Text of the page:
I’ve waxed on, hopefully somewhat eloquently, about all the opportunity we’re missing.  But what do we do about it?  How do we begin attacking it and seizing some of it?

Thankfully, most of it is readily achievable, but demands rethinking our sales deployment models, skills and competencies we build and how our marketing, content, and sales work together.

Here are a few ideas:

  1.  Identifying the opportunities in the “A” region is actually pretty easy.  We have to clearly understand the problems we are the best in the world at solving, who has those problems, and who has those problems now.  If we connect the dots between the problems we solve the impact on overall corporate performance, you can identify and target customers in the “A” region.  Call the guys up at Decisionlink.  They can give you a stack ranked list of the customers having the biggest problems and represent prime targets for you to target.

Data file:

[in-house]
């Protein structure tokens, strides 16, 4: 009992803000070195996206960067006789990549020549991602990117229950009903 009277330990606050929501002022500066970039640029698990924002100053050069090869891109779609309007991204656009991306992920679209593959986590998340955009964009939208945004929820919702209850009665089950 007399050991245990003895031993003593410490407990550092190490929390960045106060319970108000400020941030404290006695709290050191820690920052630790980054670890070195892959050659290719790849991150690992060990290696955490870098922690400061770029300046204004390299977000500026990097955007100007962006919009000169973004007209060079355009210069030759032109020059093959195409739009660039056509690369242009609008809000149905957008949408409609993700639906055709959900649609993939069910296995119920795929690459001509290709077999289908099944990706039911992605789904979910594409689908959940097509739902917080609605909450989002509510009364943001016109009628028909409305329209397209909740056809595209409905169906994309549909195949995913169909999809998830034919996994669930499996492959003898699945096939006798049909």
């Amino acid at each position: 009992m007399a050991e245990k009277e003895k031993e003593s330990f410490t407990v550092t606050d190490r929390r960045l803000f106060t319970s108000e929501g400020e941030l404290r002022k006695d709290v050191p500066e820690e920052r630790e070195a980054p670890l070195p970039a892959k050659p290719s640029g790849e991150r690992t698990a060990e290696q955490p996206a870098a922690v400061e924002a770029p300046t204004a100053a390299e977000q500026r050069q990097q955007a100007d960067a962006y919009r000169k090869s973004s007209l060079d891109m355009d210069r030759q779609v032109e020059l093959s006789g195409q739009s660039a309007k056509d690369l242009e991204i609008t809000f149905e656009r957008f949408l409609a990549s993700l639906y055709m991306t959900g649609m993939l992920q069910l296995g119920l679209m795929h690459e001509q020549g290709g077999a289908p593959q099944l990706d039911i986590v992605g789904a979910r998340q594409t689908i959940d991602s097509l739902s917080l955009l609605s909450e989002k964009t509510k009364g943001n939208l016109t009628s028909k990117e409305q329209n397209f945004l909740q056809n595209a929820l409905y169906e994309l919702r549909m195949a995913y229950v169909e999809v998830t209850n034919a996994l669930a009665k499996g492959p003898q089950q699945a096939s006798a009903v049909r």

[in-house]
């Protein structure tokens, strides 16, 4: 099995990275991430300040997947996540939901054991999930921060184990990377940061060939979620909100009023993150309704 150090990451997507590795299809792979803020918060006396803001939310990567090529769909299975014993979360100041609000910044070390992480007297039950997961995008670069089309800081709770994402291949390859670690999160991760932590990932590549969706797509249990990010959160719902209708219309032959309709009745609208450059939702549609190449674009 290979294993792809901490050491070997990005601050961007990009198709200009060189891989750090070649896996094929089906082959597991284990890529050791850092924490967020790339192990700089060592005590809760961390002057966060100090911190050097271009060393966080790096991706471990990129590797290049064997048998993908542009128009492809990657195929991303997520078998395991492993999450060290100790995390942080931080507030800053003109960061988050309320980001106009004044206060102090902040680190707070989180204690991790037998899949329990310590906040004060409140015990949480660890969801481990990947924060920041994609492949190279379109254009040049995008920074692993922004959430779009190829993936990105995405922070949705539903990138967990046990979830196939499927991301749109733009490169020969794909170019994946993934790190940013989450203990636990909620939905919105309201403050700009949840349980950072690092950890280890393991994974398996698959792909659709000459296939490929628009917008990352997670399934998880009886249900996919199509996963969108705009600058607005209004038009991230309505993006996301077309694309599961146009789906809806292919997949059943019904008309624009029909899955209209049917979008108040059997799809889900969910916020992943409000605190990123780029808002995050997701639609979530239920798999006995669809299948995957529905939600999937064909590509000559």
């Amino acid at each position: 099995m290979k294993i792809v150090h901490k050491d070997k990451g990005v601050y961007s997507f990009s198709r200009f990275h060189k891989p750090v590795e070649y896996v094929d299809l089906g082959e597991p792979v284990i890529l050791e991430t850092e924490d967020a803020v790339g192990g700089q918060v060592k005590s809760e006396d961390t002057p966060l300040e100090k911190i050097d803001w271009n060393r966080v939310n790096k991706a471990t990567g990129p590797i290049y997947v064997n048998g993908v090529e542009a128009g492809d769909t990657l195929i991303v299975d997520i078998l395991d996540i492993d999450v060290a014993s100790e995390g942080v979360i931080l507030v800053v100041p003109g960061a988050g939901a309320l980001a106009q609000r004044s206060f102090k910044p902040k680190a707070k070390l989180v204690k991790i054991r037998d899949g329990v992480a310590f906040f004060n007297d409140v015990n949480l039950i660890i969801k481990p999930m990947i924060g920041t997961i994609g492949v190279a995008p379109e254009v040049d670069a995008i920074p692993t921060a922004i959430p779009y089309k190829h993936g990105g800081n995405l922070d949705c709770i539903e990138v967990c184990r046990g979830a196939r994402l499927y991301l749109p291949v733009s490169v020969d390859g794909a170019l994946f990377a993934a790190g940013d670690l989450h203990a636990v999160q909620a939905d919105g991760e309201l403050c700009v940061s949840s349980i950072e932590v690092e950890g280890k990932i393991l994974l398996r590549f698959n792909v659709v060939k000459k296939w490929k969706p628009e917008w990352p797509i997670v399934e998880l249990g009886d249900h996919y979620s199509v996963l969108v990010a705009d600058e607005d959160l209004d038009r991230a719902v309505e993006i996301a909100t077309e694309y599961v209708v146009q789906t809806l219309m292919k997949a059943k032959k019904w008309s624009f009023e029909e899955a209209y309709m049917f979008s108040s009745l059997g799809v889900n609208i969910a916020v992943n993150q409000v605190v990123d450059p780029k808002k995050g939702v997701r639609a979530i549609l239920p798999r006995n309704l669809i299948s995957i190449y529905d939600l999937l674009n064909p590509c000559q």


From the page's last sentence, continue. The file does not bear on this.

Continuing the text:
2. We need to have a special engagement with customers in the “A” region.  I believe we need to rethink our models of SDR’s, perhaps putting our very best Challengers in SDR roles, focused purely on creating opportunities in the A region.  In a couple of days, I’ll be publishing a post on “Rethinking the SDR.”  What’s really good about this, is we don’t need a lot of them, and their work is very targeted.  Leveraging collaborative and teamed approaches to selling, we can leverage other resources to manage the rest of the deal.
  3. If we’ve captured the customer a “A,” we continue to engage them through “B, C, D.”  B is a bit of a challenge.  It’s possibly a different set of skills, focused on facilitation, critical thinking, problem solving, and project management.  Here, again, we might look at a different deployment model, leveraging a small pool of specialists to support our customers in this stage.  Their goal is to get more customers from B to C, with fewer falling off a cliff.
  4. There are also shifts in our content.  It’s less about how we solve their problem but more about the process of solving problems, organizing and aligning the organization to take action.  Again, Challenger Customer has some interesting examples their clients have leveraged.